“I hope that through this Summit, we can build consensus and send a positive signal that we firmly support regional integration and advance East Asia Economic Community or EAEC so as to benefit the people and the country in the region.”

President Moon Jae-in said the collective experience of the region in overcoming financial crises “remains a valuable heritage to us. Now, we must take ourselves to a new level to realize a cooperative mechanism that provides protection and care to the lives of our members in the region.”

“In 1999, we have utilized the power of solidarity and overcame the financial crisis. Let us create a vision for the East Asian community of peace, prosperity, and progress. I look forward to reaffirming refining the visions of the East Asian community and our resolve for cooperation within,” Mr. Moon said.

CANADA: Prime Minister Justin Trudeau expressed his intent to broaden his country’s partnership with the ASEAN in charting a path towards sustainable development and prosperity, noting that ASEAN has been instrumental to the liberalization of trade and the establishment of fair, rules-based international systems for the past 50 years. Canada plans to join the East Asia Summit and the ASEAN Defense Ministers’ Meeting Plus “at the earliest opportunity.”

Canada likewise committed to help ASEAN in achieving safer and more secure communities by addressing humanitarian issues and regional tensions, citing its interventions in addressing the plight of the Muslim minority in Myanmar as well as its stance against the North Korean missile tests.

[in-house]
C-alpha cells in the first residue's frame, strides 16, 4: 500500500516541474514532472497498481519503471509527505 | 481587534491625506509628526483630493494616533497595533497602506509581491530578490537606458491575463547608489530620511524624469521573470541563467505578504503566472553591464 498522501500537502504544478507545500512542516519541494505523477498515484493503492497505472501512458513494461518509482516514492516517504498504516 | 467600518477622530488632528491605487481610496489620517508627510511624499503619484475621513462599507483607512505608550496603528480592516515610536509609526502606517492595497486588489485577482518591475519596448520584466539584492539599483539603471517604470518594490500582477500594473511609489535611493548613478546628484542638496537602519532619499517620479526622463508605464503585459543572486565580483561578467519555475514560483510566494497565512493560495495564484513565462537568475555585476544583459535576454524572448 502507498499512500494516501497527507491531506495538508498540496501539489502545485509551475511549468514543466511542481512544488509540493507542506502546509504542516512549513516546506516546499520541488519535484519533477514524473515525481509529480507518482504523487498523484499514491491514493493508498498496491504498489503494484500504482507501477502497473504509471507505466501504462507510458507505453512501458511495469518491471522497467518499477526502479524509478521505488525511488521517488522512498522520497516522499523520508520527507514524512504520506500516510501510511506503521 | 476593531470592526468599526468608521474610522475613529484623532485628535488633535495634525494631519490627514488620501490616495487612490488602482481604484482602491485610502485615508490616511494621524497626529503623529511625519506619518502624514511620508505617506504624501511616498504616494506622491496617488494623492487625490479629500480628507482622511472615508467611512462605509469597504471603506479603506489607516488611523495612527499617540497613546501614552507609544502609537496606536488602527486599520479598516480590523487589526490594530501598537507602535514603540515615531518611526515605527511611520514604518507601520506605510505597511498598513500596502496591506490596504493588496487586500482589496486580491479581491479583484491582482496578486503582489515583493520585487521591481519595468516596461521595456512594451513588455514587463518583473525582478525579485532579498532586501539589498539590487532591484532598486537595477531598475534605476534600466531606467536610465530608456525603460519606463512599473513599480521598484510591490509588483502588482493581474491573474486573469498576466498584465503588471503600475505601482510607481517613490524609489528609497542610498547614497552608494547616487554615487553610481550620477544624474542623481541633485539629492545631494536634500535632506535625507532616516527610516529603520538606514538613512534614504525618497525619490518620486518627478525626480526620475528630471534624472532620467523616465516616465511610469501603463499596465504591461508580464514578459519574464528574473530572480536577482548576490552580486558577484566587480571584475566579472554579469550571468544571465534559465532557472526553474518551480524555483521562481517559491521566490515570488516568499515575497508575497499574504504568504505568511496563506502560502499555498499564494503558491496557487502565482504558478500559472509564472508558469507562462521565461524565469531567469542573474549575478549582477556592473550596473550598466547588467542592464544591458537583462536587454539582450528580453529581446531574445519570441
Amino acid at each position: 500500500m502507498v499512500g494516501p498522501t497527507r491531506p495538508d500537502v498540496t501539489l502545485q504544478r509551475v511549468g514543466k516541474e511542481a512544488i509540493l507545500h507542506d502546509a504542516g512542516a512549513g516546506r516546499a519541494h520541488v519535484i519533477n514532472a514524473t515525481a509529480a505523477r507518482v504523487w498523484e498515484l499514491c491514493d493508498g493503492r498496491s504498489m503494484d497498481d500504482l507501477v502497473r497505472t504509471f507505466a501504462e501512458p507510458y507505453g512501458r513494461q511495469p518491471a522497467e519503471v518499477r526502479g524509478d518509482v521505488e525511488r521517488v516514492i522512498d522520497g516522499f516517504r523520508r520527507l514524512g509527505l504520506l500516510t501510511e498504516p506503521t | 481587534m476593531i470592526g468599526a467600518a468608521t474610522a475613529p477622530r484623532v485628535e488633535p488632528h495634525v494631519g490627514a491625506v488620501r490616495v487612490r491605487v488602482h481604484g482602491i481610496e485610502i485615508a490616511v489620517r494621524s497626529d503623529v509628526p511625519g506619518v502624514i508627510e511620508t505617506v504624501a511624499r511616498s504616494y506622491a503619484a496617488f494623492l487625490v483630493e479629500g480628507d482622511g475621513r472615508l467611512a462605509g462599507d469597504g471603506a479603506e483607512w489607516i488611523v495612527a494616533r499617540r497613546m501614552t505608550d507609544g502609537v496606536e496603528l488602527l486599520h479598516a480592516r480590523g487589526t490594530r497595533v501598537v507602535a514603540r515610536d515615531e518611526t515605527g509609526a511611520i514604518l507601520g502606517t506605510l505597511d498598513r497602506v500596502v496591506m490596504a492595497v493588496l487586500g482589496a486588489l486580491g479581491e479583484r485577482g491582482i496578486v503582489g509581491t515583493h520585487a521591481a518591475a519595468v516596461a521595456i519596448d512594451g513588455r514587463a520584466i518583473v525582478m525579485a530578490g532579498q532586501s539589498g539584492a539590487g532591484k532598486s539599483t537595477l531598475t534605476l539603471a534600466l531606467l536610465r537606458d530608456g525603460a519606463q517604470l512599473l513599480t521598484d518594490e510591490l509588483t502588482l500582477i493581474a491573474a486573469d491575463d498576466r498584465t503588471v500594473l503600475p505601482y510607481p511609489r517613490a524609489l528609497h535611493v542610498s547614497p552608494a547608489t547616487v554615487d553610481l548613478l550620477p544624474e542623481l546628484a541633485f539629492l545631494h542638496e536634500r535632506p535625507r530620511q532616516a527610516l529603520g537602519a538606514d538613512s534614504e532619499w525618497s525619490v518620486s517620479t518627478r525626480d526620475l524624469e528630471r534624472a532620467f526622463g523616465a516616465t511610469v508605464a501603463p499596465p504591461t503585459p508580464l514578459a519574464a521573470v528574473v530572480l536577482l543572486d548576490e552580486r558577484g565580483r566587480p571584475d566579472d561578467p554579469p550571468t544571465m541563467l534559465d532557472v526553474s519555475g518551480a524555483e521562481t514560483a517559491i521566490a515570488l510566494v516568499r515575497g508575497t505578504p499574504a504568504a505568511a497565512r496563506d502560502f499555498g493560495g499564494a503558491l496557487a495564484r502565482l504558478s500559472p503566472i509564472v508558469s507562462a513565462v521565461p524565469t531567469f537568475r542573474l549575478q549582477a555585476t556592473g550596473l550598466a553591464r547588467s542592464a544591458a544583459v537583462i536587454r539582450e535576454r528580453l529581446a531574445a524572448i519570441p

UNITED NATIONS: The UN said it supports measures to counter terrorism and prevent violent extremism, and proposed a dedicated UN Office of Counter-Terrorism. It welcomed the adoption of the Manila Declaration to Counter the Rise of Radicalization and Violent Extremism, and its recognition of the importance of comprehensive approaches and preventive action. It also highlighted its readiness and willingness to provide technical support to ASEAN and its member countries in their efforts to counter terrorism and violent extremism, and to combat transnational crime, including drug trafficking and people trafficking, through policies able to protect their citizens with effective law enforcement and respect for human rights.

INDIA: India expressed its support for improving ASEAN’s rules-based regional security architecture, which it linked to the region’s peaceful development. India urged ASEAN and its partners to jointly address security challenges in the region by intensifying cooperation. — Arjay L. Balinbin, Andrea Louise E. San Juan and Anna Gabriela A. Mogato